Arctic Wolf Cloning Could Help Preserve Endangered Species

Oct 21, 2022

Scientists in China have cloned an arctic wolf. Some hope the process the scientists used could save wolves and other animal species from extinction

Sinogene Biotechnology, a company based in Beijing, cloned the wolf in a lab. It announced the success after the wolf lived 100 days. The general manager of the company said it was the “first case of its kind in the world,” according to the Global Times, a Chinese state media outlet.

Cloning is a process scientists use to create copies of living things, including genes, cells, tissues, and animals. The Chinese scientists used a method called somatic cell nuclear transfer (SCNT). The process has been used before. The most famous SCNT cloning involved a sheep named Dolly. She was cloned in Scotland in 1996.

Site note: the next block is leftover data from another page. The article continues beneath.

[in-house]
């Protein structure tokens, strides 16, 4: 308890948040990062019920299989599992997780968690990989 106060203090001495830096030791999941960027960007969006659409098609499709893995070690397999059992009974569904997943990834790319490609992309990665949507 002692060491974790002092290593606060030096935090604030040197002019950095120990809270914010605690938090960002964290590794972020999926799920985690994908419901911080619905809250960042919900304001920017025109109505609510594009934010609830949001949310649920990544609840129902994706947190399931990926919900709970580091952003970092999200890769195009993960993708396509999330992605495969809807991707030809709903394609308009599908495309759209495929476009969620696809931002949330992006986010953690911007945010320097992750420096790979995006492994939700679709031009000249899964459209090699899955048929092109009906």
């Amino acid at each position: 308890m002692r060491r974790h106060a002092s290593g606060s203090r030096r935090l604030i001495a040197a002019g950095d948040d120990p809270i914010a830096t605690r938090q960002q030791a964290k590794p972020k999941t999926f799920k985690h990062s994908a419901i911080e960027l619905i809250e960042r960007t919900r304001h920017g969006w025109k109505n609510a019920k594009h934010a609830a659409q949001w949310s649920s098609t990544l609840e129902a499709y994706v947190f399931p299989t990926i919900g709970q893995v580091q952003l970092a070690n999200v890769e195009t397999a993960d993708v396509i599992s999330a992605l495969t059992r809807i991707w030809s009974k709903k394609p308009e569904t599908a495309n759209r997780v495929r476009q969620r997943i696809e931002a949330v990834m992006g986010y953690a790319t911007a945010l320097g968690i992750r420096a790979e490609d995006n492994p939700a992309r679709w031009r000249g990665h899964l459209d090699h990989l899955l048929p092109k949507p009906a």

The cloned arctic wolf is named Maya. She's in good health, the Global Times said. During SCNT, scientists transfer the DNA from an animal’s somatic cell into an egg cell that has had its nucleus and DNA removed. This nucleus is then reworked to become fertilized. The egg develops into an embryo

The embryo is then placed inside a host animal that carries it fully to term. In Maya’s case, the host animal was a beagle. Scientists made 137 embryos. 85 were transferred into seven beagles. Maya was the result of one of the transfer attempts.

Arctic wolves are also called “polar” or “white” wolves. They are not in peril. They are found in regions of North America and Greenland. However, other wolf species are endangered. There are fewer than 24 red wolves left. They live in the southeastern US. 

Photo by Annie Spratt courtesy of Unsplash.

The article’s opening paragraph emphasizes _______. (Common Core RI.5.5; RI.6.5)
a. the scientific achievement and what it could lead to
b. the history of cloning animals
c. the types of wolves that are endangered
d. the process used to clone an arctic wolf
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